Cherry Angiomas (red Dots On Skin)
    "...The sun-damaged areas in rosacea can be directly provided with some of the protective factors by applying them topically. In the same way that topical lactate can cause vasodilation and disturbed energy metabolism (Rendl, et al., 2001), topical niacinamide, progesterone, vitamin K, and coenzyme Q10 can improve the metabolism and function of the local tissues. Riboflavin can probably be useful when applied topically, but because of its extreme sensitivity to light, it should usually be used only internally, unless the treated skin is covered to prevent exposure to light. Topically applied caffeine, even after sun exposure, can reduce local tissue damage (Koo, et al., 2007). Aspirin and saturated fats can also be protective when applied topically."

    Note: This product contains raw material(s) meant for external use only, in cosmetic or other formulations designed for such external use.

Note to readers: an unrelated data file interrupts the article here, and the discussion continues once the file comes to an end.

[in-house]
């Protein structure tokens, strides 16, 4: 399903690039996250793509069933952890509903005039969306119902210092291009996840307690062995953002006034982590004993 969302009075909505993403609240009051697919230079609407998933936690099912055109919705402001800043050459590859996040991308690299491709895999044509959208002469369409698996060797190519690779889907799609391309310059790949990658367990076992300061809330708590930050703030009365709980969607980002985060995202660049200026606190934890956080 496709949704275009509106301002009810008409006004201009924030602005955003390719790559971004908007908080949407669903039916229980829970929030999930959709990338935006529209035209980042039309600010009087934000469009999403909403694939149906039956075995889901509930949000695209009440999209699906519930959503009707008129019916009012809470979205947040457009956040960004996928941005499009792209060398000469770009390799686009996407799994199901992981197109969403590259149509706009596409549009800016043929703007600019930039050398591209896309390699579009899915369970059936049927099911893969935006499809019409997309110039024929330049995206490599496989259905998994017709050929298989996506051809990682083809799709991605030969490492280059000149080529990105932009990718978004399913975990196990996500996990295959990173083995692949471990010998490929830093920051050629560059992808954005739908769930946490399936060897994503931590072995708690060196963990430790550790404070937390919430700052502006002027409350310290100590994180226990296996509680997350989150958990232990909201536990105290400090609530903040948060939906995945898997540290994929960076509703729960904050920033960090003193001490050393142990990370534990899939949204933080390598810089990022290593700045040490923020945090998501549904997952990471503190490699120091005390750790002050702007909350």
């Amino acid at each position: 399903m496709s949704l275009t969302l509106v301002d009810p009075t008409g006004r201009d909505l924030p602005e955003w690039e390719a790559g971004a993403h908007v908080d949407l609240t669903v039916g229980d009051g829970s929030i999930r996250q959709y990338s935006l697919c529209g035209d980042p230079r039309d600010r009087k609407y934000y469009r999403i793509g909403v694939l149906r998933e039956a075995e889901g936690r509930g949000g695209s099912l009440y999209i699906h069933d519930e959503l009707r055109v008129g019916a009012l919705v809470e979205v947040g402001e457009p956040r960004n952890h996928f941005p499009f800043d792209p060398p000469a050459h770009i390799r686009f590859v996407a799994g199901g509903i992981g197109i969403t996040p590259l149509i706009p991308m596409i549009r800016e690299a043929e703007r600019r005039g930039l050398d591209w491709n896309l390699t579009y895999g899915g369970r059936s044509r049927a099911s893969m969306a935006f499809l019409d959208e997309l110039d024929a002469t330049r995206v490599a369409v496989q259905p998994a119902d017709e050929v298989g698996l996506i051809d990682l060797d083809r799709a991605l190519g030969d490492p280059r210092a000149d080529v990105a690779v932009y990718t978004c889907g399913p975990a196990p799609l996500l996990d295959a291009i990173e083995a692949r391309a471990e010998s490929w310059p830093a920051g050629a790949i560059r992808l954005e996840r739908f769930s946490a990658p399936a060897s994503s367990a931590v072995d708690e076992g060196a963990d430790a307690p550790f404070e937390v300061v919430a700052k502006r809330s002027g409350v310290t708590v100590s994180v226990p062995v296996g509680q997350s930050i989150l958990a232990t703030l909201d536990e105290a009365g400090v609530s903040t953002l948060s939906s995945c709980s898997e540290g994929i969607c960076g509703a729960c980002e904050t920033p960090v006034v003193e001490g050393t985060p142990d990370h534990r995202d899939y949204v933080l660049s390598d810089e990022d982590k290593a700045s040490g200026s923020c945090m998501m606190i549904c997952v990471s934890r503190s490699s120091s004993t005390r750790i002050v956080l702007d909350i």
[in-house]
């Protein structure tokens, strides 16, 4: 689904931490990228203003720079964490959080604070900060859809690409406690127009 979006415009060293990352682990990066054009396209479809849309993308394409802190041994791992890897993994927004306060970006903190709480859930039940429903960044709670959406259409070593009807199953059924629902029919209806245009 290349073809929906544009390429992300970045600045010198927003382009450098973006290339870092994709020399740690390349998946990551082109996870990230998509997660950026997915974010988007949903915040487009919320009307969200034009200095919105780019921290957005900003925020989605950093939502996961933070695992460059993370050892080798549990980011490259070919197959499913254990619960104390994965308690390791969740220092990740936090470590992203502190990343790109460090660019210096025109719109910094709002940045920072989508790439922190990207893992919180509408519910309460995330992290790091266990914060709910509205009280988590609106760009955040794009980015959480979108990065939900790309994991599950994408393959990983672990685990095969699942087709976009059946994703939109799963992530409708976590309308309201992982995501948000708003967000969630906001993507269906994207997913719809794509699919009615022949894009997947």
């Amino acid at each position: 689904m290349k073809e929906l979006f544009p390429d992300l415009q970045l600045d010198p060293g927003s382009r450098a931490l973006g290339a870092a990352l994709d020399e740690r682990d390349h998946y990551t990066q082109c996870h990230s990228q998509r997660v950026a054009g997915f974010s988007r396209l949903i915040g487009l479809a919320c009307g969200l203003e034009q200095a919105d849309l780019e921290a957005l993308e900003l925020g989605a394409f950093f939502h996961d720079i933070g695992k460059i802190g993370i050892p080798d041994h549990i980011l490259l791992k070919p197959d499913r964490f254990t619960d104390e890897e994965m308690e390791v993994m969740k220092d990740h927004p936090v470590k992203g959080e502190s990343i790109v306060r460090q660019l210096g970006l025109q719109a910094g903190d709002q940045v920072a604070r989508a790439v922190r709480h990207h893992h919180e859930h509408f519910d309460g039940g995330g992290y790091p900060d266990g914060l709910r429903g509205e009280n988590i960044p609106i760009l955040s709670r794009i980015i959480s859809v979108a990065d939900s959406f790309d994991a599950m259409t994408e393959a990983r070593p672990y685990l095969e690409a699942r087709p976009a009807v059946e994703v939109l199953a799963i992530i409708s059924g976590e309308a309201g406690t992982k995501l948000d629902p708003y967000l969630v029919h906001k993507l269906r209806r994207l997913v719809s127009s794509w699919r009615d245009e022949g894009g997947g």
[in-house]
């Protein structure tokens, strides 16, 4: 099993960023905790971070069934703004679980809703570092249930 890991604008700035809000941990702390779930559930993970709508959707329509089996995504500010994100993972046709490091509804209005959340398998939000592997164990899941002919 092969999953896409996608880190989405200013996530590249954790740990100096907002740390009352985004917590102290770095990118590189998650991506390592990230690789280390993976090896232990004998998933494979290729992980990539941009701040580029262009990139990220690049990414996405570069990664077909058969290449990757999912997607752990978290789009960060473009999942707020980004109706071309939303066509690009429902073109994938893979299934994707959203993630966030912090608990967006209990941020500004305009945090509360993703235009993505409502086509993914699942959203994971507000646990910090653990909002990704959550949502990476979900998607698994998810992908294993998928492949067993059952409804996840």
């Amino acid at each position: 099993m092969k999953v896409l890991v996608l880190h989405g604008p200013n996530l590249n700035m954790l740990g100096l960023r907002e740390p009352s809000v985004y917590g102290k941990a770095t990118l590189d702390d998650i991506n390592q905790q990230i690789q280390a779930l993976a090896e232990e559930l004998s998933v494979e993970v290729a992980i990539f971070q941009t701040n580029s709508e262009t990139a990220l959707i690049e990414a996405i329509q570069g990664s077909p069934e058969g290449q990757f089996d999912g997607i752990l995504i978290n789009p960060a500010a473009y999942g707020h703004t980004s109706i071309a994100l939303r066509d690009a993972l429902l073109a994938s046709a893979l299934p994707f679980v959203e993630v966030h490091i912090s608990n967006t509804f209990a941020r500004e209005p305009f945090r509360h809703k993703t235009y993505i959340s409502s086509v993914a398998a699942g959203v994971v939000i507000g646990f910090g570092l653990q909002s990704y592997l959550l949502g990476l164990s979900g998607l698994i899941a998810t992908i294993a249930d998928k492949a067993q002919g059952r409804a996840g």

SolBan is a liquid mixture of niacinamide, caffeine, and aspirin. These ingredients have been shown in multiple human clinical trials (as well as animal studies) to have a highly protective effect on the skin against a number of harmful agents and processes. The list of harmful agents and processes includes sunlight (UV), metabolic disturbances, aging (wrinkles, cellulite), hormonal imbalance (acne, eczema, melasma), stress, polyunsaturated fats (PUFA), etc.
    SolBan is available as a 20 % alcohol (ethanol) solution in a 2oz plastic spray bottle. The product is intended and sanctioned for external use only.

    Serving size: 5 sprays (about 1ml)